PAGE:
Thursday, 17 November 2011

Using Spring Expression Language for Server Specific Properties

Spring 3.0 introduced Spring Expression Language (SpEL). This post will describe how to use SpEL to load property files which are different for each server your application runs on. It also describes how server specific properties can used without having to use -D.

The problem solved was how can a WAR be deployed onto different servers without having to package up a server specific property file in each archive (or indeed bundle them all in the same WAR file.) Ideally, you would want to drop the WAR file into any environment without having to configure the container or amend the WAR, and if you wanted to change a property, you would change the property file on the server and redeploy the app (or dynamically refresh the cache of properties.)

In this example, our application needs to access a different remote server registry for each env: Dev, Test and Prod. (For ease in this example, our server names are the same as our envionments!)

Therefore we have a properties file for each env/server (, and Could have a file on each server but prefixing them with a server name helps distinguish them. An example property file is shown below:


We have a bean which requires these properties, so it's constructor args contain property placeholders:

<bean id="lookupService" class="com.city81.rmi.LookupService" scope="prototype">
  <constructor-arg index="0" value="${rmiRegistryHost}" /> 
  <constructor-arg index="1" value="${rmiRegistryPort}" />

For the above bean to be loaded, the properties need to be loaded themselves and this is done via the PropertyPlaceholderConfigurer class. The location and name of the server specific property file is added as one of the locations the configurer uses to search for properties.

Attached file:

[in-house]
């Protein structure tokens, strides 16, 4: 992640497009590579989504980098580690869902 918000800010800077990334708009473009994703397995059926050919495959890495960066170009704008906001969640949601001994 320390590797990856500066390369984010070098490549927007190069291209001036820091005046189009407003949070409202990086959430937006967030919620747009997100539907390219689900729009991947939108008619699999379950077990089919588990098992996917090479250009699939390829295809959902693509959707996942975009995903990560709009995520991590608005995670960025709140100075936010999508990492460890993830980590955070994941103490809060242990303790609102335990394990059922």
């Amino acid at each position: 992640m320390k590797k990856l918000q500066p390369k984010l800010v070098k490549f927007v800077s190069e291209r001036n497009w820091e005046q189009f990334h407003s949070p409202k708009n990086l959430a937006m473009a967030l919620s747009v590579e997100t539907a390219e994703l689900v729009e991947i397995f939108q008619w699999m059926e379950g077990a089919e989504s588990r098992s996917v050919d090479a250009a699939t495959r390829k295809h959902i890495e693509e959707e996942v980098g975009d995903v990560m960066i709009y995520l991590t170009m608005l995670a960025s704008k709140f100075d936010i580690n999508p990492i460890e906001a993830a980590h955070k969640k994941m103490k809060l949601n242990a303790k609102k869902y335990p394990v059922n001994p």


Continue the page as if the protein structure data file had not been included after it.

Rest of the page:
The file is in the same location on each server but in order to know what the name is, SpEL is used. By creating a bean, we can access the hostName of the server the application is running on by using SpEL ie #{inetAddress.hostName}. Therefore, this config doesn't have to change between environments.

<bean id="inetAddress" class="" factory-method="getLocalHost">
<bean id="propertyBean" class="org.springframework.beans.factory.config.PropertyPlaceholderConfigurer">
    <property name="ignoreResourceNotFound" value="false"/>
    <property name="ignoreUnresolvablePlaceholders" value="false"/>
    <property name="locations">

This is a very specific example where the property files are prefixed with the server names but it shows how SpEL can be used to solve a problem which would have taken a lot more work pre Spring 3.0.

1 comment:

  1. Pretty cool -- only just started looking at SpEL/Spring 3, but straight away this can solve a few headaches with multiple config management.



Note: only a member of this blog may post a comment.